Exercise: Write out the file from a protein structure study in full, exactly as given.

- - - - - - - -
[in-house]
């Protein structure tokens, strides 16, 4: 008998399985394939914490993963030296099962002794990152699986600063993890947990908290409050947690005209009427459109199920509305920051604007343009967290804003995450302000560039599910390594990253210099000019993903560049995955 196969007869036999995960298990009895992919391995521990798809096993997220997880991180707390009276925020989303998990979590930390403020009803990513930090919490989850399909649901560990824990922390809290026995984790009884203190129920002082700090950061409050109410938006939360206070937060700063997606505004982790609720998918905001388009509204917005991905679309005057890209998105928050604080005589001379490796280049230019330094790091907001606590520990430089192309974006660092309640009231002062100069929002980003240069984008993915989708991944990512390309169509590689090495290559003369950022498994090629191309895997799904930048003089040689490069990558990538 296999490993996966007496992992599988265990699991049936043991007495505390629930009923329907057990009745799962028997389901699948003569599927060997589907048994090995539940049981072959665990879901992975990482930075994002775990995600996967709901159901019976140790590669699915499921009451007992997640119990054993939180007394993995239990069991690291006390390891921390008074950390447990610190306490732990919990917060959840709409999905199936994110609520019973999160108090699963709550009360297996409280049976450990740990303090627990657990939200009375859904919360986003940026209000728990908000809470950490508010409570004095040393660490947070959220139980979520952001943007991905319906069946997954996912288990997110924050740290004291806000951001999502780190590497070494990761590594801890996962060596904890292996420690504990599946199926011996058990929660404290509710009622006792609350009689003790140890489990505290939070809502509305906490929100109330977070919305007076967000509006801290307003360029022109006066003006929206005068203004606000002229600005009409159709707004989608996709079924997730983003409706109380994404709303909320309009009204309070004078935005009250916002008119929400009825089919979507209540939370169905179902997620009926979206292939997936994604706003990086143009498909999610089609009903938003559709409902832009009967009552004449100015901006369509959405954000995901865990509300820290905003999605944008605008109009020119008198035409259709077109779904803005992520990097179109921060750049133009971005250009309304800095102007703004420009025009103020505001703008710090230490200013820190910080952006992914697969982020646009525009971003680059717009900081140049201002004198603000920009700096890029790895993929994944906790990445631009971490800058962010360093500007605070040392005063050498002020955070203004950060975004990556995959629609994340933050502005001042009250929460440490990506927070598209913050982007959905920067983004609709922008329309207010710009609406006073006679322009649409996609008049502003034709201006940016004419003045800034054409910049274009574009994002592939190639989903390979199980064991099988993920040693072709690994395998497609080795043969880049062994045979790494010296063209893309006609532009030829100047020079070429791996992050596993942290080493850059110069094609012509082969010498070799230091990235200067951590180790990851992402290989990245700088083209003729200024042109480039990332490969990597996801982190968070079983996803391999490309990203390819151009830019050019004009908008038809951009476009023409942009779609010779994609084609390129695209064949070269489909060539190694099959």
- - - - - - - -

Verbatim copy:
[in-house]
């Protein structure tokens, strides 16, 4: 008998399985394939914490993963030296099962002794990152699986600063993890947990908290409050947690005209009427459109199920509305920051604007343009967290804003995450302000560039599910390594990253210099000019993903560049995955 196969007869036999995960298990009895992919391995521990798809096993997220997880991180707390009276925020989303998990979590930390403020009803990513930090919490989850399909649901560990824990922390809290026995984790009884203190129920002082700090950061409050109410938006939360206070937060700063997606505004982790609720998918905001388009509204917005991905679309005057890209998105928050604080005589001379490796280049230019330094790091907001606590520990430089192309974006660092309640009231002062100069929002980003240069984008993915989708991944990512390309169509590689090495290559003369950022498994090629191309895997799904930048003089040689490069990558990538 296999490993996966007496992992599988265990699991049936043991007495505390629930009923329907057990009745799962028997389901699948003569599927060997589907048994090995539940049981072959665990879901992975990482930075994002775990995600996967709901159901019976140790590669699915499921009451007992997640119990054993939180007394993995239990069991690291006390390891921390008074950390447990610190306490732990919990917060959840709409999905199936994110609520019973999160108090699963709550009360297996409280049976450990740990303090627990657990939200009375859904919360986003940026209000728990908000809470950490508010409570004095040393660490947070959220139980979520952001943007991905319906069946997954996912288990997110924050740290004291806000951001999502780190590497070494990761590594801890996962060596904890292996420690504990599946199926011996058990929660404290509710009622006792609350009689003790140890489990505290939070809502509305906490929100109330977070919305007076967000509006801290307003360029022109006066003006929206005068203004606000002229600005009409159709707004989608996709079924997730983003409706109380994404709303909320309009009204309070004078935005009250916002008119929400009825089919979507209540939370169905179902997620009926979206292939997936994604706003990086143009498909999610089609009903938003559709409902832009009967009552004449100015901006369509959405954000995901865990509300820290905003999605944008605008109009020119008198035409259709077109779904803005992520990097179109921060750049133009971005250009309304800095102007703004420009025009103020505001703008710090230490200013820190910080952006992914697969982020646009525009971003680059717009900081140049201002004198603000920009700096890029790895993929994944906790990445631009971490800058962010360093500007605070040392005063050498002020955070203004950060975004990556995959629609994340933050502005001042009250929460440490990506927070598209913050982007959905920067983004609709922008329309207010710009609406006073006679322009649409996609008049502003034709201006940016004419003045800034054409910049274009574009994002592939190639989903390979199980064991099988993920040693072709690994395998497609080795043969880049062994045979790494010296063209893309006609532009030829100047020079070429791996992050596993942290080493850059110069094609012509082969010498070799230091990235200067951590180790990851992402290989990245700088083209003729200024042109480039990332490969990597996801982190968070079983996803391999490309990203390819151009830019050019004009908008038809951009476009023409942009779609010779994609084609390129695209064949070269489909060539190694099959």